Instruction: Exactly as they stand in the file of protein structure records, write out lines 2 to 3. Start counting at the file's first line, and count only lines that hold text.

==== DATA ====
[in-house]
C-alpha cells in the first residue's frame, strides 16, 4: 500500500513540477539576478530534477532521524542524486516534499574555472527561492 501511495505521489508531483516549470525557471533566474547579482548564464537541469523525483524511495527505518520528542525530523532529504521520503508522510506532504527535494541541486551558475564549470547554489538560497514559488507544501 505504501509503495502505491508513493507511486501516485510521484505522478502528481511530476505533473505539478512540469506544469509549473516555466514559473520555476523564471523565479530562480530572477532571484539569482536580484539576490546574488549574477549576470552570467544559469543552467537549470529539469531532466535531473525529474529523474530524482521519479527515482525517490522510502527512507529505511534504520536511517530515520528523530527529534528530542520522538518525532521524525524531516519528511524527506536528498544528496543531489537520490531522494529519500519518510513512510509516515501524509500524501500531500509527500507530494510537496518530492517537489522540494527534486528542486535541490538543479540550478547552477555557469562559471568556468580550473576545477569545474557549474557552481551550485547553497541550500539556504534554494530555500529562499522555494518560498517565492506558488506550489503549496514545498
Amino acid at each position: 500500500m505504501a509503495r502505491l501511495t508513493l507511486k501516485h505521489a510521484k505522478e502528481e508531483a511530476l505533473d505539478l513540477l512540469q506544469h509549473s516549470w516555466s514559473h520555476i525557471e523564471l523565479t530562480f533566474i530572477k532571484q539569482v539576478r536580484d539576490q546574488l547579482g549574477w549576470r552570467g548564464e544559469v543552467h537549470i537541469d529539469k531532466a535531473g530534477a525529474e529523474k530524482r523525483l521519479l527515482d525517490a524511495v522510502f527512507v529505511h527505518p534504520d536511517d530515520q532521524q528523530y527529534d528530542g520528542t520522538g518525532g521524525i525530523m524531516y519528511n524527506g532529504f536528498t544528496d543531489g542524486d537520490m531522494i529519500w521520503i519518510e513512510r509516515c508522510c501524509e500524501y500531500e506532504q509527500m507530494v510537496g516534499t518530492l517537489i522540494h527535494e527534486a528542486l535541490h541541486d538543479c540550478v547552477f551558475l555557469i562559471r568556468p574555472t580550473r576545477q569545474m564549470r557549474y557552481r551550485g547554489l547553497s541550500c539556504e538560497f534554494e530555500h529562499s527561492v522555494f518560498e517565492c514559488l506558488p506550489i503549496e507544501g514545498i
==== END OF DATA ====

C-alpha cells in the first residue's frame, strides 16, 4: 500500500513540477539576478530534477532521524542524486516534499574555472527561492 501511495505521489508531483516549470525557471533566474547579482548564464537541469523525483524511495527505518520528542525530523532529504521520503508522510506532504527535494541541486551558475564549470547554489538560497514559488507544501 505504501509503495502505491508513493507511486501516485510521484505522478502528481511530476505533473505539478512540469506544469509549473516555466514559473520555476523564471523565479530562480530572477532571484539569482536580484539576490546574488549574477549576470552570467544559469543552467537549470529539469531532466535531473525529474529523474530524482521519479527515482525517490522510502527512507529505511534504520536511517530515520528523530527529534528530542520522538518525532521524525524531516519528511524527506536528498544528496543531489537520490531522494529519500519518510513512510509516515501524509500524501500531500509527500507530494510537496518530492517537489522540494527534486528542486535541490538543479540550478547552477555557469562559471568556468580550473576545477569545474557549474557552481551550485547553497541550500539556504534554494530555500529562499522555494518560498517565492506558488506550489503549496514545498
Amino acid at each position: 500500500m505504501a509503495r502505491l501511495t508513493l507511486k501516485h505521489a510521484k505522478e502528481e508531483a511530476l505533473d505539478l513540477l512540469q506544469h509549473s516549470w516555466s514559473h520555476i525557471e523564471l523565479t530562480f533566474i530572477k532571484q539569482v539576478r536580484d539576490q546574488l547579482g549574477w549576470r552570467g548564464e544559469v543552467h537549470i537541469d529539469k531532466a535531473g530534477a525529474e529523474k530524482r523525483l521519479l527515482d525517490a524511495v522510502f527512507v529505511h527505518p534504520d536511517d530515520q532521524q528523530y527529534d528530542g520528542t520522538g518525532g521524525i525530523m524531516y519528511n524527506g532529504f536528498t544528496d543531489g542524486d537520490m531522494i529519500w521520503i519518510e513512510r509516515c508522510c501524509e500524501y500531500e506532504q509527500m507530494v510537496g516534499t518530492l517537489i522540494h527535494e527534486a528542486l535541490h541541486d538543479c540550478v547552477f551558475l555557469i562559471r568556468p574555472t580550473r576545477q569545474m564549470r557549474y557552481r551550485g547554489l547553497s541550500c539556504e538560497f534554494e530555500h529562499s527561492v522555494f518560498e517565492c514559488l506558488p506550489i503549496e507544501g514545498i